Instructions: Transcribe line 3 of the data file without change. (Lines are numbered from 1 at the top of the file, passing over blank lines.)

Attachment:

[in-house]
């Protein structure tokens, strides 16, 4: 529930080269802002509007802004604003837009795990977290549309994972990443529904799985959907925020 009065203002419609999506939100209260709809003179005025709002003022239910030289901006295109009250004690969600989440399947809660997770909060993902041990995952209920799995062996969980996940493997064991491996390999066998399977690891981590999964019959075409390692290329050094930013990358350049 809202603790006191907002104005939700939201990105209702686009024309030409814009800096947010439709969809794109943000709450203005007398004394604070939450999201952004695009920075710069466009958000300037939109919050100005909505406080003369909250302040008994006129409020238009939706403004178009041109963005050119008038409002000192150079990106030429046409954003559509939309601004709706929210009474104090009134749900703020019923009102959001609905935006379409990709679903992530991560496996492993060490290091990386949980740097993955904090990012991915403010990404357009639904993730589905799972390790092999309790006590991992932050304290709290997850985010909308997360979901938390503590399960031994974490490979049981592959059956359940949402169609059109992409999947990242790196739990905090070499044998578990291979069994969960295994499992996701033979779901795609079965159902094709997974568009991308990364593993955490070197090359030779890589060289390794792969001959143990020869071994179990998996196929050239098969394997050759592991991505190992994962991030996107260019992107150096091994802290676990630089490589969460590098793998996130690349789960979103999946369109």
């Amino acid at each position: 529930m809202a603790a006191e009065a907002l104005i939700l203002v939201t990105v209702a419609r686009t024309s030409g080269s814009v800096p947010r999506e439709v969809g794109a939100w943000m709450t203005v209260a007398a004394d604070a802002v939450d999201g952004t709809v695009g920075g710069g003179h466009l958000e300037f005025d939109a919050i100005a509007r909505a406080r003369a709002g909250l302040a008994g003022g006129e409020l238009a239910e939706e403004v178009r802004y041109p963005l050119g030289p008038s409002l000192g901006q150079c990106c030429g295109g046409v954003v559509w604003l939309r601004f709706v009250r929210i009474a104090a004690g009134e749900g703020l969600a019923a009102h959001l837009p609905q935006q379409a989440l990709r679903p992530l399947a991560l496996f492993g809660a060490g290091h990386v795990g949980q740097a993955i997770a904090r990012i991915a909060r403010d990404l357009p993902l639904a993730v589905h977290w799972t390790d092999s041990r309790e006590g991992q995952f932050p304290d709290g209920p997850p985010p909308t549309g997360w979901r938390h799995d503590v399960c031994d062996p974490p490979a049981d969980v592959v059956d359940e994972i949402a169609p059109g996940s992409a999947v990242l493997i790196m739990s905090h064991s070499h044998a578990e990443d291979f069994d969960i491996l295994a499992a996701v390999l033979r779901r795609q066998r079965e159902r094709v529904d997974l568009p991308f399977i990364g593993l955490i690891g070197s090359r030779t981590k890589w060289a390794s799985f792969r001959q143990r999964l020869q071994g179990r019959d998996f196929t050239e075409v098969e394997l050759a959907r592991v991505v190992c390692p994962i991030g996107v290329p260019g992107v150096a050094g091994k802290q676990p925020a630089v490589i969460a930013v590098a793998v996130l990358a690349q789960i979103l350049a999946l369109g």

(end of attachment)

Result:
């Amino acid at each position: 529930m809202a603790a006191e009065a907002l104005i939700l203002v939201t990105v209702a419609r686009t024309s030409g080269s814009v800096p947010r999506e439709v969809g794109a939100w943000m709450t203005v209260a007398a004394d604070a802002v939450d999201g952004t709809v695009g920075g710069g003179h466009l958000e300037f005025d939109a919050i100005a509007r909505a406080r003369a709002g909250l302040a008994g003022g006129e409020l238009a239910e939706e403004v178009r802004y041109p963005l050119g030289p008038s409002l000192g901006q150079c990106c030429g295109g046409v954003v559509w604003l939309r601004f709706v009250r929210i009474a104090a004690g009134e749900g703020l969600a019923a009102h959001l837009p609905q935006q379409a989440l990709r679903p992530l399947a991560l496996f492993g809660a060490g290091h990386v795990g949980q740097a993955i997770a904090r990012i991915a909060r403010d990404l357009p993902l639904a993730v589905h977290w799972t390790d092999s041990r309790e006590g991992q995952f932050p304290d709290g209920p997850p985010p909308t549309g997360w979901r938390h799995d503590v399960c031994d062996p974490p490979a049981d969980v592959v059956d359940e994972i949402a169609p059109g996940s992409a999947v990242l493997i790196m739990s905090h064991s070499h044998a578990e990443d291979f069994d969960i491996l295994a499992a996701v390999l033979r779901r795609q066998r079965e159902r094709v529904d997974l568009p991308f399977i990364g593993l955490i690891g070197s090359r030779t981590k890589w060289a390794s799985f792969r001959q143990r999964l020869q071994g179990r019959d998996f196929t050239e075409v098969e394997l050759a959907r592991v991505v190992c390692p994962i991030g996107v290329p260019g992107v150096a050094g091994k802290q676990p925020a630089v490589i969460a930013v590098a793998v996130l990358a690349q789960i979103l350049a999946l369109g």